gyg-logo-teal-transparent1Walking into Cambodia (yes, literally walking) proved to be one of the most unique experiences of our trip. In the span of five short days, we waited for buses we weren’t sure would come, climbed through ancient temple ruins worthy of Indiana Jones, and took in the terrible relics of the Khmer Rouge. Cambodia retains not only the impressive structures of its ancient history, but also the deep scars of its recent past. But a visit with sister organizations PEPY and PEPY Tours doesn’t lead one to dwell on the challenges the people face, but rather it impresses upon you a revolutionary approach to service any organization or volunteer should learn from- that you should learn before you help, not help to learn.

Every PEPY Tour provides someone from a job as your guide!

PEPY stands for “Promoting Education, emPowering Youth,” but you could just as well claim it’s a title earned by the enthusiasm and spirit of the volunteers and staff. Based in Siem Reap, PEPY is technically two distinct operations with a strong relationship and shared vision. PEPY the non-profit runs a wide variety of educational programs for 1700 families in 12 villages. PEPY Tours, the social enterprise, runs educational tours and fundraising programs that help fund the work of the NGO. The two began as one in 2005, when PEPY’s founders came to Cambodia hoping to help build schools and directly impact communities. But as they learned, the work of the organization began to adapt – PEPY’s focus shifted from building schools to building up people. Within the community, they help provide opportunities for local leaders to meet their own needs. And now for people with a heart to help, PEPY Tours provides opportunities to learn about service and what sustainable development truly looks like.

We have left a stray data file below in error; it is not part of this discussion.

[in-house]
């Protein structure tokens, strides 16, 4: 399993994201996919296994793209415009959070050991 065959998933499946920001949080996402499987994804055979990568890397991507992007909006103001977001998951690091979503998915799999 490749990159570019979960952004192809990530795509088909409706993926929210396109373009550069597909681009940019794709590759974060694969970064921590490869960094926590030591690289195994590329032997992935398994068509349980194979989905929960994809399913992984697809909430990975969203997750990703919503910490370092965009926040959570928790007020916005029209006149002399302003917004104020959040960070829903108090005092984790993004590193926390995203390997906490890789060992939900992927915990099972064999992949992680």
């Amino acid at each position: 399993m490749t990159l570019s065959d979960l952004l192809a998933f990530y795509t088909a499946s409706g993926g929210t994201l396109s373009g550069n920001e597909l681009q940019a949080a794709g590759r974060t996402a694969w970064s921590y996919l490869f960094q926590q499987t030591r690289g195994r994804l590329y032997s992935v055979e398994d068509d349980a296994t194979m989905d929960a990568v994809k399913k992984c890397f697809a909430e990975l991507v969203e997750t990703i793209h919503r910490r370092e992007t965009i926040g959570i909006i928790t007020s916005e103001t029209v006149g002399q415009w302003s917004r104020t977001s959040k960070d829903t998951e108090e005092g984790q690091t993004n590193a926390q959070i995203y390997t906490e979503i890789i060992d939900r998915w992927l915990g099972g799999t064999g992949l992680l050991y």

PEPY Tours also facilitates discussions and provides trip manuals full of critical and thought provoking articles.